Opinion: Police Reform Is Not Anti-Police

Police Reform
Michael Förtsch/Unsplash.com photo.

Recently, in Ocean City, video recordings of encounters between the Ocean City Police Department and members of the public once again brought the important issue of criminal justice and police reform into the spotlight.

Unfortunately, every time one of these events occurs, the calls for police reform are met with the false narrative that reform is anti-police or an attack on our brave first responders. This faulty thinking could not be more detrimental to the safety of our community and our public servants.

The truth is that police reform is beneficial for both the community and our law enforcement officers. Our current policing structure is not working and in major need of reform. To combat crime, we need a complete toolbox, and that is what reform can give. Law enforcement is necessary to protect society, but they are tasked with too broad an undertaking with the tools provided.

The actions of a few representatives have resulted in brutality or tragic loss of life. These events have caused the fear and distrust of police in many communities and have made the job of our law enforcement officers much more difficult.

Police reform is good for the communities because it will help prevent these types of encounters from happening in the future, keep unprofessional officers from being hired again, continue the cycle and rebuild trust in the community. The objective of police reform is that no matter what we look like or where we come from, we all want to know we can make it home to our families at the end of the day.

In the current debate over this issue, it is often overlooked or not discussed how police reform is also good for the police officers for several reasons.

Salisbury City Councilmember Michele Gregory (D). Campaign photo.

There can be no doubt that the actions of a few bad actors have harmed the community’s perception of the whole profession. These feelings of fear toward police and overall distrust make it so our communities are less likely to cooperate with police and create an unsustainable tension between the community and our police departments.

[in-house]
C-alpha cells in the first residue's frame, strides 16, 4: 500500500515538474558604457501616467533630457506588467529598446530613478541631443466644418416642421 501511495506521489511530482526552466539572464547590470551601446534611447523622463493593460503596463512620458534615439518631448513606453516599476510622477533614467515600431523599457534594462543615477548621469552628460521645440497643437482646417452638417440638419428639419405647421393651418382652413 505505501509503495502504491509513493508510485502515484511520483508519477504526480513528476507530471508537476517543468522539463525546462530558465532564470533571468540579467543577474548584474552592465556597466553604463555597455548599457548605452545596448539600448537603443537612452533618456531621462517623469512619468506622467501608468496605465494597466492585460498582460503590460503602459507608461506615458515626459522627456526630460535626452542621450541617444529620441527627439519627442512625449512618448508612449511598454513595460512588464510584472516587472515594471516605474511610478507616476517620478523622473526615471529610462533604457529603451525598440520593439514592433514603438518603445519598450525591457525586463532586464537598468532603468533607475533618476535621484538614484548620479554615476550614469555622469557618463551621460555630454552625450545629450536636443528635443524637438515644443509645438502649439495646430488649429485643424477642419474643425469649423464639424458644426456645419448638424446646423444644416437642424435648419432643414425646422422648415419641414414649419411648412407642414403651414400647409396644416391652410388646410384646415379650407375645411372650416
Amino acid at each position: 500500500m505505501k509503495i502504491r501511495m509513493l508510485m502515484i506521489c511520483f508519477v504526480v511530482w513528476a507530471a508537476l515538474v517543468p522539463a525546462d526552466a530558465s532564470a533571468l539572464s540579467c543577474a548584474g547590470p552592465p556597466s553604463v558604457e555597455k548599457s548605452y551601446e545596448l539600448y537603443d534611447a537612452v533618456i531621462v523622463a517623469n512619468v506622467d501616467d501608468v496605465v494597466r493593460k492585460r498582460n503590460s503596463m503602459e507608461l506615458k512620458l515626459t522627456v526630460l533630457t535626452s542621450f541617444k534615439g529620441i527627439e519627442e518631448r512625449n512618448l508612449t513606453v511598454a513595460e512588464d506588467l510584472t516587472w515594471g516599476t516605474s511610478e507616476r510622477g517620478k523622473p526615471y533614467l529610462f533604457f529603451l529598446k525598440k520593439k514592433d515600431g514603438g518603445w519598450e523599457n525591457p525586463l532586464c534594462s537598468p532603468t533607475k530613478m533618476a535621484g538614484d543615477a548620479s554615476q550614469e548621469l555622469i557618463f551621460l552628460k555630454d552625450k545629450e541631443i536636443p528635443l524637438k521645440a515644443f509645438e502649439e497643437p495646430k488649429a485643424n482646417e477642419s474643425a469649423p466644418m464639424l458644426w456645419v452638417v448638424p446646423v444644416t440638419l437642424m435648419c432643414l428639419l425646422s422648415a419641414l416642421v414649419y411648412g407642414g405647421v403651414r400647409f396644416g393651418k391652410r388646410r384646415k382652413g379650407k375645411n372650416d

These effects make the already difficult job of our law enforcement even more complex and contribute to many of the issues we see in policing today.

Establishing accountability and providing access to new training and techniques to improve how we police our community.

The majority of police officers are decent people who provide a valuable service. They risk their lives every day to serve our communities and keep us safe. These officers agree that those who don’t follow protocols or abuse the community are bad for the profession and need to be held accountable.

Police reform would create the necessary mechanism to hold bad actors accountable and ensure that when they get in trouble for not upholding the standard of law enforcement, they cannot just move elsewhere and continue their mistreatment of the community.

Police reform would also provide additional education in de-escalation and implicit bias. The greater the variety of tools we provide for law enforcement, the more likely it becomes possible to create positive outcomes for situations like these.

Police reform would also help police officers by reducing the overwhelming burden we put on them.

In our society today, we ask our police to investigate crime, address poverty, do traffic stops, solve mental health issues, work in schools and pretty much every societal failure we face. We need a more holistic approach to our society, one in which we don’t task just one group with implementing.

We must also give police the tools to prove they followed the correct protocols and procedures.

Introducing body cameras for on-duty officers is one such policy initially perceived as an attack on law enforcement. In actuality, it gave our officers the ability to defend themselves when they were accused of wrongdoing but had followed the proper protocols and procedures.

In theory and practice, police reform isn’t “anti-police;” it is a tool to provide accountability, transparency and allow police officers to show how they serve the community in a positive light.

In politics today, many of our elected leaders and special interests are resorting to catchy slogans and inflammatory rhetoric to mislead the public and create fear about police reform.

Instead of implementing policies that address the issues raised by their constituents, they are focused on scoring political points with their base while dividing our community and blocking meaningful reform in the process. The problem with this approach is that slogans and inaction won’t address the issues nor help our police.

At the end of the day, until we have serious conversations about police brutality and the need for reform, we will continue to exist in an endless cycle that is getting worse by the day. The community and our police can’t afford to stay in this cycle because our elected leaders refuse to put in the hard work required to create legislation, educate the community about the legislation and then turn it into law.

We need local leaders who are willing to address these issues and not “virtue signal” in an effort to be popular or pander. It’s time to expect more, to expect our elected officials to put in the hard work. I am running for the state Senate in District 38 to overcome the hyper-partisan divides and address issues just like this.

My plan includes diversifying our resources that will improve community interactions, ending “broken window” and for-profit policing, and creating community oversight. We can better support the police when we don’t ask them to shoulder society’s failures. We can do better for all of us.

–MICHELE GREGORY

The writer is a Salisbury City Councilmember and a Democratic candidate for Maryland Senate District 38.